New insight into gene therapy

When it comes to the application of cutting edge science to the medical field it doesn't get much bigger than gene therapy.

Gene therapy has been used successfully to treat an eye disorder that prevents light receptor cells in the retina from capturing light.
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When it comes to the application of cutting edge science to the medical field it doesn't get much bigger than gene therapy. A couple of decades ago it was hailed as the future - a radically new way of treating a range of illnesses and hereditary diseases, from multiple sclerosis to sickle cell anaemia. It didn't quite work out that way. As the years have passed, success stories have been few and far between.

Prof Robin Ali, of University College London Institute of Ophthalmology and Moorfields Eye Hospital Biomedical Research Centre for Ophthalmology, is at the forefront of gene therapy research and admits the application of the science in practical medicine has not quite lived up to the expectations. But, with improved technology and more realistic expectations, he believes many more diseases will become treatable. Results from a clinical study have also given him renewed hope.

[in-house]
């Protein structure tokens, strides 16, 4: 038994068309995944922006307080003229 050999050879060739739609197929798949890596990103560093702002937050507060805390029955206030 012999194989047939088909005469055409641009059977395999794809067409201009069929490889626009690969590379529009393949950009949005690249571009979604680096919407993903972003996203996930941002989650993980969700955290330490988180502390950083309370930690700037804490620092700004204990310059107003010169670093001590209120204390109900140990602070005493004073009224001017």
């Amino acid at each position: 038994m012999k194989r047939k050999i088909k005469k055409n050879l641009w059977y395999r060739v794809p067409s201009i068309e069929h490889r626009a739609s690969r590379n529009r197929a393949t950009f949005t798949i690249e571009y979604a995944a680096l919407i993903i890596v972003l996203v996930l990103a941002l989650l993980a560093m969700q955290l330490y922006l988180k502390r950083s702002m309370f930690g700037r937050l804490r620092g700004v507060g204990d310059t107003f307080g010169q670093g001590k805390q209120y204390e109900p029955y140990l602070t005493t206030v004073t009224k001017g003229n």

"There are only a few examples of clinical trials in gene therapy that would be regarded as pretty much successful," he said. "Twenty years ago when the first trial started the technology was far too rudimentary to really take it to clinic and have a real prospect of benefit. "There's a much greater realism now about what is required and investigators are much more cautious about what one might expect from the application of the technology in the immediate future.

"As the technology develops I think that more and more conditions will be treatable by gene therapy. In the next five years we'll see many more conditions because the technology is improving all the time. It reflects the maturity of the field and we are reaching the stage where it's possible to achieve clinical benefit." Prof Ali has ended a small successful clinical study applying gene therapy to treat Leber's congenital amaurosis, a rare degenerative inherited eye disorder. The condition is due to an impaired gene that prevents light receptor cells in the retina from capturing light and turning it into electrical impulses that initiate sight. This leads to severe visual impairment in children and gets worse as time passes.